Brunel's famous timber railway viaducts in Cornwall would not be completed for another two decades, but timber structures were springing up in various other places. In the same year as the Ouseburn Viaduct, the timber Scotswood Bridge was completed in Newcastle. Within the next decade, timber arch viaducts would be completed at Etherow and Dinting Vale, both near Manchester.
The Ouseburn Viaduct, along with the Willington Viaduct built at the same time on the same railway line, was originally a timber arch structure, built using the Wiebeking system. This involved the use of laminated timber sections, made from Baltic softwood, and preserved by Kyanising.
The timber bridge lasted for three decades, and was replaced in 1869 by the wrought iron bridge which remains there today. The pattern of the ironwork closely followed the geometry of the original timber structure.
In 1885, the bridge was widened, doubling the number of arch ribs, to carry additional railway tracks. Since then much of the valley floor has been infilled, hiding the original stone piers, which appear to have been much taller in old images and drawings of the bridge.
This wasn't an easy bridge to photograph, half hidden by trees and by adjacent structures.
There's a lovely quote in Benjamin Green's ICE paper concerning this bridge, from another consulting engineer:
"It appeared to me that to cross the Ouse Burn and Willington valleys, would be a work of so much labour and cost, that I would not conscientiously recommend the Committee to prosecute their plan. These difficulties, however, are likely to be removed, and most effectually surmounted by the great scientific and practical knowledge of Mr Green, who proposes to pass over them by bridges of peculiar construction, and at a comparatively light expense. To him I would most willingly transfer that responsibility, having no pretensions to skill in bridge building myself."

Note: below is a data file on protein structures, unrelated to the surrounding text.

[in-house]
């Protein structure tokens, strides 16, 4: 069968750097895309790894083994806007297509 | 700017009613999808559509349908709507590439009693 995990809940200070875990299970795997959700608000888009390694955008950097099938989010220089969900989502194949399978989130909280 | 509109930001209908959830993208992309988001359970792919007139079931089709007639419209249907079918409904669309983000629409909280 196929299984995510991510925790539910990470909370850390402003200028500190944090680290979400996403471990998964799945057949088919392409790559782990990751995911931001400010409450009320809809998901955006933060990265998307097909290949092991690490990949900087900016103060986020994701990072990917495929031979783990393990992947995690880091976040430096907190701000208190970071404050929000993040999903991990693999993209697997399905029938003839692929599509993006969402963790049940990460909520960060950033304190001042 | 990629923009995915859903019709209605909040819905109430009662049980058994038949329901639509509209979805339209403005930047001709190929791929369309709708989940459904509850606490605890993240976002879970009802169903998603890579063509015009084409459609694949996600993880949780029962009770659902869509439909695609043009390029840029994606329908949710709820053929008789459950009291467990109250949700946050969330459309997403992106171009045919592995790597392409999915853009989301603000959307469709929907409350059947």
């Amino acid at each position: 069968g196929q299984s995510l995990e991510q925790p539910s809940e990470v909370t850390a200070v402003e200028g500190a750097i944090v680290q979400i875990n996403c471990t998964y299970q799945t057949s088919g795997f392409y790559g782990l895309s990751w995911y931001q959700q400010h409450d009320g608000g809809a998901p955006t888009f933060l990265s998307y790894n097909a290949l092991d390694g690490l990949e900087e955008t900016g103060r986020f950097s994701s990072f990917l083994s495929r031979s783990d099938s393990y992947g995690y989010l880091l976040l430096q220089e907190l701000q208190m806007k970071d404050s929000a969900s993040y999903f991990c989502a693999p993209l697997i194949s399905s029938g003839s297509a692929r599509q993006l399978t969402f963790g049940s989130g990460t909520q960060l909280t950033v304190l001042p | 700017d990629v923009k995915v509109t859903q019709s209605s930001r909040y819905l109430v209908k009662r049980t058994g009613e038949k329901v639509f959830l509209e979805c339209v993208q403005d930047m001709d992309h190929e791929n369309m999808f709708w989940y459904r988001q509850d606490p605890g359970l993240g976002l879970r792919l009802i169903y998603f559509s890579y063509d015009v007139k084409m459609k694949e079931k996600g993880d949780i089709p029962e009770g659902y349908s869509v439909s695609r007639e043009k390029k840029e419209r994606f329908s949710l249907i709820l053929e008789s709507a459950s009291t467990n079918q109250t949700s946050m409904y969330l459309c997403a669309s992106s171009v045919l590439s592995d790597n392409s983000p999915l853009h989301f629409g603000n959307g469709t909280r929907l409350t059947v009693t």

- Google maps / Bing maps
- LNER Encyclopaedia
- On the arched timber viaducts on the Newcastle and North Shields Railway (Green, Proc. ICE, 1846)
- British Railway Bridges and Viaducts (Smith, 1994)
- A Celebration of Bridges between the Tweed and the Tees (Hartley and Brown, 1995)
- Civil Engineering Heritage: Northern England (Rennison, 1996)
- An Encyclopaedia of Britain's Bridges (McFetrich, 2010)